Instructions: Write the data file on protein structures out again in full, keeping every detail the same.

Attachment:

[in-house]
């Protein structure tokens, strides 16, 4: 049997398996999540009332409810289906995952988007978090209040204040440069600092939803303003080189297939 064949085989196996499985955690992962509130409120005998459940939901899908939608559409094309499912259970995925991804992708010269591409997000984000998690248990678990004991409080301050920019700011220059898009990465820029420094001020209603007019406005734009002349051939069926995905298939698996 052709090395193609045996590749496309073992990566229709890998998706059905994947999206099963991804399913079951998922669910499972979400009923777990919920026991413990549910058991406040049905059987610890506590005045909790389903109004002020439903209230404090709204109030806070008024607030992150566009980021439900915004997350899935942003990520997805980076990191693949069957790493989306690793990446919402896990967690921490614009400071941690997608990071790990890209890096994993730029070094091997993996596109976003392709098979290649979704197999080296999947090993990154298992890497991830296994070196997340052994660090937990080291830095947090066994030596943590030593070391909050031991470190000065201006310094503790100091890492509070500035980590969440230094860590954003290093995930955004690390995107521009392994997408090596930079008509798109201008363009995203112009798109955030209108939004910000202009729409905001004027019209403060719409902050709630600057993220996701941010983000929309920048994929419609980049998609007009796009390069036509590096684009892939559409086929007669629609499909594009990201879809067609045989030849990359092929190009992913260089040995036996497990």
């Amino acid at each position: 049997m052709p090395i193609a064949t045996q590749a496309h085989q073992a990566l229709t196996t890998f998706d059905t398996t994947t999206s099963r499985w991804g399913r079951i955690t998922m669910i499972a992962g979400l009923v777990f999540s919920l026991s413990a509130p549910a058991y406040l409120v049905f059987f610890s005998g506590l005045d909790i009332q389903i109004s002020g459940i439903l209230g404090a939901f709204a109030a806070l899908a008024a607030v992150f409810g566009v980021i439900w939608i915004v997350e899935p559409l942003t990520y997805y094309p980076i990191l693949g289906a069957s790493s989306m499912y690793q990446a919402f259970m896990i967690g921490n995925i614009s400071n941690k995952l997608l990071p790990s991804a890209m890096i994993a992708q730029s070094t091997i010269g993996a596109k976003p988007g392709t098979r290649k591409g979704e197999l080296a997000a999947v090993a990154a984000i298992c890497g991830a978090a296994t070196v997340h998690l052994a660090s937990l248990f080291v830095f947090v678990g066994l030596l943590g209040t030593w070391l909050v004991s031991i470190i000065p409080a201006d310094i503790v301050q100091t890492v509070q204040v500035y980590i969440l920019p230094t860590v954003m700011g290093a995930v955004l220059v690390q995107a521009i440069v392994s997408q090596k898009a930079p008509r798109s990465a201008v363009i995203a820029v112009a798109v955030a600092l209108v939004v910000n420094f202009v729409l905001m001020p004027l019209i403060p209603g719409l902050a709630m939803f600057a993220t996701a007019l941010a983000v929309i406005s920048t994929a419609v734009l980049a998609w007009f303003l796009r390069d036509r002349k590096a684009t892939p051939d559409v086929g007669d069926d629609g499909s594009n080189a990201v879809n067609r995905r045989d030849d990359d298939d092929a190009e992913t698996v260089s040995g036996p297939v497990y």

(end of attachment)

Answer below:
[in-house]
């Protein structure tokens, strides 16, 4: 049997398996999540009332409810289906995952988007978090209040204040440069600092939803303003080189297939 064949085989196996499985955690992962509130409120005998459940939901899908939608559409094309499912259970995925991804992708010269591409997000984000998690248990678990004991409080301050920019700011220059898009990465820029420094001020209603007019406005734009002349051939069926995905298939698996 052709090395193609045996590749496309073992990566229709890998998706059905994947999206099963991804399913079951998922669910499972979400009923777990919920026991413990549910058991406040049905059987610890506590005045909790389903109004002020439903209230404090709204109030806070008024607030992150566009980021439900915004997350899935942003990520997805980076990191693949069957790493989306690793990446919402896990967690921490614009400071941690997608990071790990890209890096994993730029070094091997993996596109976003392709098979290649979704197999080296999947090993990154298992890497991830296994070196997340052994660090937990080291830095947090066994030596943590030593070391909050031991470190000065201006310094503790100091890492509070500035980590969440230094860590954003290093995930955004690390995107521009392994997408090596930079008509798109201008363009995203112009798109955030209108939004910000202009729409905001004027019209403060719409902050709630600057993220996701941010983000929309920048994929419609980049998609007009796009390069036509590096684009892939559409086929007669629609499909594009990201879809067609045989030849990359092929190009992913260089040995036996497990």
């Amino acid at each position: 049997m052709p090395i193609a064949t045996q590749a496309h085989q073992a990566l229709t196996t890998f998706d059905t398996t994947t999206s099963r499985w991804g399913r079951i955690t998922m669910i499972a992962g979400l009923v777990f999540s919920l026991s413990a509130p549910a058991y406040l409120v049905f059987f610890s005998g506590l005045d909790i009332q389903i109004s002020g459940i439903l209230g404090a939901f709204a109030a806070l899908a008024a607030v992150f409810g566009v980021i439900w939608i915004v997350e899935p559409l942003t990520y997805y094309p980076i990191l693949g289906a069957s790493s989306m499912y690793q990446a919402f259970m896990i967690g921490n995925i614009s400071n941690k995952l997608l990071p790990s991804a890209m890096i994993a992708q730029s070094t091997i010269g993996a596109k976003p988007g392709t098979r290649k591409g979704e197999l080296a997000a999947v090993a990154a984000i298992c890497g991830a978090a296994t070196v997340h998690l052994a660090s937990l248990f080291v830095f947090v678990g066994l030596l943590g209040t030593w070391l909050v004991s031991i470190i000065p409080a201006d310094i503790v301050q100091t890492v509070q204040v500035y980590i969440l920019p230094t860590v954003m700011g290093a995930v955004l220059v690390q995107a521009i440069v392994s997408q090596k898009a930079p008509r798109s990465a201008v363009i995203a820029v112009a798109v955030a600092l209108v939004v910000n420094f202009v729409l905001m001020p004027l019209i403060p209603g719409l902050a709630m939803f600057a993220t996701a007019l941010a983000v929309i406005s920048t994929a419609v734009l980049a998609w007009f303003l796009r390069d036509r002349k590096a684009t892939p051939d559409v086929g007669d069926d629609g499909s594009n080189a990201v879809n067609r995905r045989d030849d990359d298939d092929a190009e992913t698996v260089s040995g036996p297939v497990y």